Development of a human preclinical model of osteoclastogenesis from peripheral blood monocytes co-cultured with breast cancer cell lines

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Abstract

The crosstalk between tumor cells and bone cells in the bone microenvironment is crucial to understanding the mechanism of bone metastasis formation. We developed an in vitro fully human preclinical model of a co-culture of breast cancer cells and monocytes undergoing differentiation towards osteoclasts. We optimized a model of osteoclastogenesis starting from a sample of peripheral blood collected from healthy donors. Peripheral blood mononuclear cells (PBMCs) were first separated by density gradient centrifugation, seeded at a high density and induced to differentiate by adding two growth factors (GFs): receptor activator of nuclear factor-κB ligand (RANKL) and macrophage colony-stimulating factor (MCSF). The cells were left in culture for 14 days and then fixed and analyzed by downstream analysis. In osteolytic bone metastases, one of the effects of cancer cell arrival in bone is the induction of osteoclastogenesis. We thus challenged our model with co-cultures of breast cancer cells to study the differentiation power of cancer cells with respect to GFs. A straightforward way of studying cancer cell-osteoclast interaction is to perform indirect co-cultures based on the use of conditioned medium collected from breast cancer cell cultures and mixed with fresh medium. This mixture is then used to induce osteoclast differentiation. We also optimized a method of direct co-culture in which cancer cells and monocytes undergoing differentiation share the medium and exchange secreted factors. This is a significant improvement over the original indirect co-culture method as researchers can observe the reciprocal interactions of the two cell types and perform downstream analyses for both cancer cells and osteoclasts. This method enables us to study the effect of drugs on the metastatic bone microenvironment and to seed cell lines other than those derived from breast cancer. The model can also be used to study other diseases such as osteoporosis or other bone conditions.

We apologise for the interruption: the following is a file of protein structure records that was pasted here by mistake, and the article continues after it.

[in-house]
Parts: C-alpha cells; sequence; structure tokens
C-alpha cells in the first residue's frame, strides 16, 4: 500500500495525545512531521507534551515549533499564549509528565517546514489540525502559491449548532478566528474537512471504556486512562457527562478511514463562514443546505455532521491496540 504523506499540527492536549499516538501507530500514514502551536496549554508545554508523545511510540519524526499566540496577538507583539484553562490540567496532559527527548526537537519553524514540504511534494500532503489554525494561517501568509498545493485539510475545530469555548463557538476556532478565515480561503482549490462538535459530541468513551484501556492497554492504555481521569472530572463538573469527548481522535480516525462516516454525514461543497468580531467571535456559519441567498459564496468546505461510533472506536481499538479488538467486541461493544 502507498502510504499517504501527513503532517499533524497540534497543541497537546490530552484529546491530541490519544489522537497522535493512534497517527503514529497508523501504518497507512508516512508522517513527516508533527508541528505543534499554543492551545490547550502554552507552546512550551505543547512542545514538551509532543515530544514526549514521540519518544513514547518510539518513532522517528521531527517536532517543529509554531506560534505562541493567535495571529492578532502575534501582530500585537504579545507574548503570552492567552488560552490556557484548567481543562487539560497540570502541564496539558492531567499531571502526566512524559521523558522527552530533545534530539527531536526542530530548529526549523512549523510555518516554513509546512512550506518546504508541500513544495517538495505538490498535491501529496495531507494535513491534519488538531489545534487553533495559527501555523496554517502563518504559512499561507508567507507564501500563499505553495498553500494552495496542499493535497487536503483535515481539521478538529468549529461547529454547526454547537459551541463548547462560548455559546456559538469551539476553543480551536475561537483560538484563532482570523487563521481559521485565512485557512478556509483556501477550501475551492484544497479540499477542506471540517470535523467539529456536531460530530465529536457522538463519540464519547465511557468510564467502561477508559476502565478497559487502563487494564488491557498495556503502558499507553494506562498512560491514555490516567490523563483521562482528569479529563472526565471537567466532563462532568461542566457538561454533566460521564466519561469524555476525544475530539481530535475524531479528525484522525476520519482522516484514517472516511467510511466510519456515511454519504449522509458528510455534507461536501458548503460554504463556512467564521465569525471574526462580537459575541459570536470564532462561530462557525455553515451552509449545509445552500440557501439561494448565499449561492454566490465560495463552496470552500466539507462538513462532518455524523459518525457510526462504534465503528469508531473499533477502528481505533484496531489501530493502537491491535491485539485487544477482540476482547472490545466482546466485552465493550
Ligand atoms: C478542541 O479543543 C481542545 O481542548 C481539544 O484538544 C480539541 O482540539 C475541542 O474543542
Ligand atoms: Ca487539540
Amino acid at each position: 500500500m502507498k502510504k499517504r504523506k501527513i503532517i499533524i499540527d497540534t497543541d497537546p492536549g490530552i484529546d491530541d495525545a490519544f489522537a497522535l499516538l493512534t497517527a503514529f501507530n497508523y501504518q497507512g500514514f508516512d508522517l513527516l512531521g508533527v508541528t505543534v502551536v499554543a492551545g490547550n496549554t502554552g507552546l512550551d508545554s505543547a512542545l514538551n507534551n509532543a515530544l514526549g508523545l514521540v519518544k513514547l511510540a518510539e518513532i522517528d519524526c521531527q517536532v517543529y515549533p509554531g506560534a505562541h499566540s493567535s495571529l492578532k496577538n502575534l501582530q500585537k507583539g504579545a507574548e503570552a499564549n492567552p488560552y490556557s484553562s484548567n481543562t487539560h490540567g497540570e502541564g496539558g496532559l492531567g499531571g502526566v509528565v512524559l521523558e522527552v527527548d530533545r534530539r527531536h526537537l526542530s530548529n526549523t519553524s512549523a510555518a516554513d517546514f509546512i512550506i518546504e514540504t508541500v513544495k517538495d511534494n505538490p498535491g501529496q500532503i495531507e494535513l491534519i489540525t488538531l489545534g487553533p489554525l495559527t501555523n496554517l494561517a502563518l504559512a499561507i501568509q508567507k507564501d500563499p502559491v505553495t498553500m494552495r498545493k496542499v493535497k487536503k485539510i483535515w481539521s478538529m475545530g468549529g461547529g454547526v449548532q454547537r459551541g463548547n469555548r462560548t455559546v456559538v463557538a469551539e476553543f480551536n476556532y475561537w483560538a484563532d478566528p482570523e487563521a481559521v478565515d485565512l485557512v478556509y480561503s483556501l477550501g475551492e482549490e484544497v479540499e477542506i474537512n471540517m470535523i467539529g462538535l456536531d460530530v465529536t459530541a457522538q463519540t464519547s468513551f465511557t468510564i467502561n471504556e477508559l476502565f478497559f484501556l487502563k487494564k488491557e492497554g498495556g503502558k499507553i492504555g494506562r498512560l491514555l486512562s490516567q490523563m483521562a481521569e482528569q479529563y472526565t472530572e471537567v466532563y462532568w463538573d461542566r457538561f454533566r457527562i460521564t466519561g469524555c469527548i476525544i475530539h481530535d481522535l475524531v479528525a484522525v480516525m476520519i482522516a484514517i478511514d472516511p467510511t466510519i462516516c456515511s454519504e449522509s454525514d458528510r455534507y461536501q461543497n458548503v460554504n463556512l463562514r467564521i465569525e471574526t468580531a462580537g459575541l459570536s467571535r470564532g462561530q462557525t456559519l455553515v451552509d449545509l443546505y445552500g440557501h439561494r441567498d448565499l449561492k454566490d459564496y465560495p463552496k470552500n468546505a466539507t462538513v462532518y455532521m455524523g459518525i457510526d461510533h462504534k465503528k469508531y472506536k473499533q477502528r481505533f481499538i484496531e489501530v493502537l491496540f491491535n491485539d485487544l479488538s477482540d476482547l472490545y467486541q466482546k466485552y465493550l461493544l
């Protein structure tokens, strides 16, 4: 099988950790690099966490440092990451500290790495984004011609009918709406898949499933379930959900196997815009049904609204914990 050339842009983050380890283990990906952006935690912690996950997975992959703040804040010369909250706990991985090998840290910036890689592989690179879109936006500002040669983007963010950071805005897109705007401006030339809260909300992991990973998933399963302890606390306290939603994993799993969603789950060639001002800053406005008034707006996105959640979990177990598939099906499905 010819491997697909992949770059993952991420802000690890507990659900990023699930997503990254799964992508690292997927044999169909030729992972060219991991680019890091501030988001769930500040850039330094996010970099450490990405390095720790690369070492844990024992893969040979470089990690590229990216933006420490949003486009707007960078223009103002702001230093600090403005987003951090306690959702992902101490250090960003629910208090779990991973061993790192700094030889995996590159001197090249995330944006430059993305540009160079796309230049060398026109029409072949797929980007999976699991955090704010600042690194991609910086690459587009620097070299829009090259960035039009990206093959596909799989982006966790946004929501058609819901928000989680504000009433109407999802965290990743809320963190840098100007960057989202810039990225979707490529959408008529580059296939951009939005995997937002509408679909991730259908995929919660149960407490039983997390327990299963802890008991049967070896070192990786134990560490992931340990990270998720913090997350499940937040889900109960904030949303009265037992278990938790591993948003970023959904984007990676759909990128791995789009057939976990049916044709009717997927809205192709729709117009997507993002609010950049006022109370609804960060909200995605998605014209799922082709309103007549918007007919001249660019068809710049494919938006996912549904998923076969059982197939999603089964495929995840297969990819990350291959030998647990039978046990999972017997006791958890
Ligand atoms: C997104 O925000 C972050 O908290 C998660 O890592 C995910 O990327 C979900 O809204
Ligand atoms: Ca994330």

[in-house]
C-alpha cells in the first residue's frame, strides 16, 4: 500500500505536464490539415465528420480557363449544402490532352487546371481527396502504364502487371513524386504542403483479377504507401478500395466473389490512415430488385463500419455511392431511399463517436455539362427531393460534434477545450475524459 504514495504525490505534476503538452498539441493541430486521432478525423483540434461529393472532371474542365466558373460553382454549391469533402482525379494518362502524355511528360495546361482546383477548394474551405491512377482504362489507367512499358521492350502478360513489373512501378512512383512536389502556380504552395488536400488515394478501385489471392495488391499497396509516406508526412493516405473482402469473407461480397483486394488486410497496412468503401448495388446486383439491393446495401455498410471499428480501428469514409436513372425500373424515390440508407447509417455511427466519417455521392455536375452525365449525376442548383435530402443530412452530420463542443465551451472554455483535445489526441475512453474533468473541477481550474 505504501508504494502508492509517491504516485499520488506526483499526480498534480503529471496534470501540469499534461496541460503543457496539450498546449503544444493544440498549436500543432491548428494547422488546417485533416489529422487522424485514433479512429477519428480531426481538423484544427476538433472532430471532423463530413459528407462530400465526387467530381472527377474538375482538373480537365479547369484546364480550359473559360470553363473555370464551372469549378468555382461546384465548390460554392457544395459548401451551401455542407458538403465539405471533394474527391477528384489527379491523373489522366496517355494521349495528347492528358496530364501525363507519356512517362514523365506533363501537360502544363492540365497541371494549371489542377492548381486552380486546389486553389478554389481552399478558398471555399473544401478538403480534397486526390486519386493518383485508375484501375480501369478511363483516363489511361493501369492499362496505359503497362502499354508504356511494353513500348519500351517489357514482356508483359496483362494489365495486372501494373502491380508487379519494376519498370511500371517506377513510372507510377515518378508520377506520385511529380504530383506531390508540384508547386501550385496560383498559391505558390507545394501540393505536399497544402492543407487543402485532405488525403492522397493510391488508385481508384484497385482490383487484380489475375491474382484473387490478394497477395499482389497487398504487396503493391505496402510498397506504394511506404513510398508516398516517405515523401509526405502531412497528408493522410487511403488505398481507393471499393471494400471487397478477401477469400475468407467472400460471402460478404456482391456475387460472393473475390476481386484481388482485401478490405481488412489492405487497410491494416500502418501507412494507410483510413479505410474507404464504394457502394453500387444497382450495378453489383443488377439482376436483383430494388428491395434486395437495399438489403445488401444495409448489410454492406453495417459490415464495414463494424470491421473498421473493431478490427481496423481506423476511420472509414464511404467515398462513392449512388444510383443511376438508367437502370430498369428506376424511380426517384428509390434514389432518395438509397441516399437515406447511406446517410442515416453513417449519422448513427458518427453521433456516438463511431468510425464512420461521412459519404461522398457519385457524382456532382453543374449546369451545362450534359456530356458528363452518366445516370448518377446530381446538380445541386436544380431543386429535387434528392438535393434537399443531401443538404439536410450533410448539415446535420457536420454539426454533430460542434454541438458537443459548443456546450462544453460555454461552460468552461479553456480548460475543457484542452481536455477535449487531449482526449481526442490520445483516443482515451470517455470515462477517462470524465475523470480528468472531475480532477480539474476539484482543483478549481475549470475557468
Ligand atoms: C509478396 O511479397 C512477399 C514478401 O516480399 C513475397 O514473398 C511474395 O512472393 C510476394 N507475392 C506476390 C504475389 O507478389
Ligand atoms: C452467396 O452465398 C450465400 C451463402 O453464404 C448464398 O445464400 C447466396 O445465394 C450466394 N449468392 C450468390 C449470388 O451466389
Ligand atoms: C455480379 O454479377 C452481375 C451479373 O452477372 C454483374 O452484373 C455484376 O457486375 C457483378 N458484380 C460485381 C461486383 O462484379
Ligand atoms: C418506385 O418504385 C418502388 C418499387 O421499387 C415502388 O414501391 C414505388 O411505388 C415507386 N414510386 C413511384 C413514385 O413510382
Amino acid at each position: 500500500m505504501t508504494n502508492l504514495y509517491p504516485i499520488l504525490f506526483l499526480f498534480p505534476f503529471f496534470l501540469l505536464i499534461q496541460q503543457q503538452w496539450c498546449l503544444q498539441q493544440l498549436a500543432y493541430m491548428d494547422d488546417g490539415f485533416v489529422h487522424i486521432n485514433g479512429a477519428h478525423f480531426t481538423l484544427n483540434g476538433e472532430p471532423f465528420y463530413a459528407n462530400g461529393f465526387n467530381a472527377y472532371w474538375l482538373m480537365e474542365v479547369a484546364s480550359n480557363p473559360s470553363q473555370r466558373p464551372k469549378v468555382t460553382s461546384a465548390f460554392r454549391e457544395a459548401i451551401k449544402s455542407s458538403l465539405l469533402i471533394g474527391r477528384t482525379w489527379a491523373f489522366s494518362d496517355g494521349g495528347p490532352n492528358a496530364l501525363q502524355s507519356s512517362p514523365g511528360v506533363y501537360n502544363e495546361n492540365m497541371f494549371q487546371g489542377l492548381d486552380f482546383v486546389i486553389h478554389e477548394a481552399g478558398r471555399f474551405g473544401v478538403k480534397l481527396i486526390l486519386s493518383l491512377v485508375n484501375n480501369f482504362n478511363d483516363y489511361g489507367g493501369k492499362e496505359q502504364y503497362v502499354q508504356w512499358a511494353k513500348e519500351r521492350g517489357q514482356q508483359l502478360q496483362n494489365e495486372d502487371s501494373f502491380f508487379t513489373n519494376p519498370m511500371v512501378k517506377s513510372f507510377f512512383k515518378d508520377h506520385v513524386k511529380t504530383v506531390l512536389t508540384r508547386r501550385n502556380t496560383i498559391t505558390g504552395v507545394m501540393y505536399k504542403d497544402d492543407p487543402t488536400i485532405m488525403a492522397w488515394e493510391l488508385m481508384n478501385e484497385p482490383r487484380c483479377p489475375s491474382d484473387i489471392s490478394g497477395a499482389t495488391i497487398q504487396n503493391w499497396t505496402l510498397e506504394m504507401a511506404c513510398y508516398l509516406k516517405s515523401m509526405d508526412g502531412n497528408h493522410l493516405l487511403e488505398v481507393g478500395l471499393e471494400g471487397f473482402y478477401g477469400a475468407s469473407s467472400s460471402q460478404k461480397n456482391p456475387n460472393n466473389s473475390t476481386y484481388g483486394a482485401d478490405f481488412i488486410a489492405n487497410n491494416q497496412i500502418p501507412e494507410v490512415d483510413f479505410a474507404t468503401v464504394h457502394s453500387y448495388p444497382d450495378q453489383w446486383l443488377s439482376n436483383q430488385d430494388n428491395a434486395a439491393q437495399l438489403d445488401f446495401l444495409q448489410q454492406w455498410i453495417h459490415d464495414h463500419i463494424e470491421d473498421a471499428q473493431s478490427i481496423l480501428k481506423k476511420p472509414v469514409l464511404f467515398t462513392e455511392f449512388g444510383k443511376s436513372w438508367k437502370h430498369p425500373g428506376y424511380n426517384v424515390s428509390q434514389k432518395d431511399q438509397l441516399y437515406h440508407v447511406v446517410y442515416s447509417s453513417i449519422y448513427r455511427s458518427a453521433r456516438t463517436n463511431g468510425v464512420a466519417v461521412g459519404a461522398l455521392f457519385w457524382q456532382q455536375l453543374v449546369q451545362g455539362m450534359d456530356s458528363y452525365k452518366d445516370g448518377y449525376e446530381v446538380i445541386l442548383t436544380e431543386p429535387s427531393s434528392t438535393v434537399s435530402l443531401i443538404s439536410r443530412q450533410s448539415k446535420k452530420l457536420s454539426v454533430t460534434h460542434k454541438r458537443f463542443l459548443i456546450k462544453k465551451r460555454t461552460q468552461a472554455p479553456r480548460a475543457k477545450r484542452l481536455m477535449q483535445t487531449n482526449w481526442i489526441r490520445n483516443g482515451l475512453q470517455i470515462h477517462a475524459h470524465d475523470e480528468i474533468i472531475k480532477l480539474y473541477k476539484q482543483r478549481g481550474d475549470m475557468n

Original languageEnglish
Article numbere56311
JournalJournal of Visualized Experiments
Volume2017
Issue number127
DOIs
Publication statusPublished - Sep 13 2017

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Keywords

  • Bone metastasis
  • Cancer cells
  • Cancer research
  • Co-cultures
  • Human preclinical model
  • In vitro
  • Issue 127
  • MCSF
  • Osteoclastogenesis
  • RANKL

ASJC Scopus subject areas

  • Neuroscience(all)
  • Chemical Engineering(all)
  • Biochemistry, Genetics and Molecular Biology(all)
  • Immunology and Microbiology(all)

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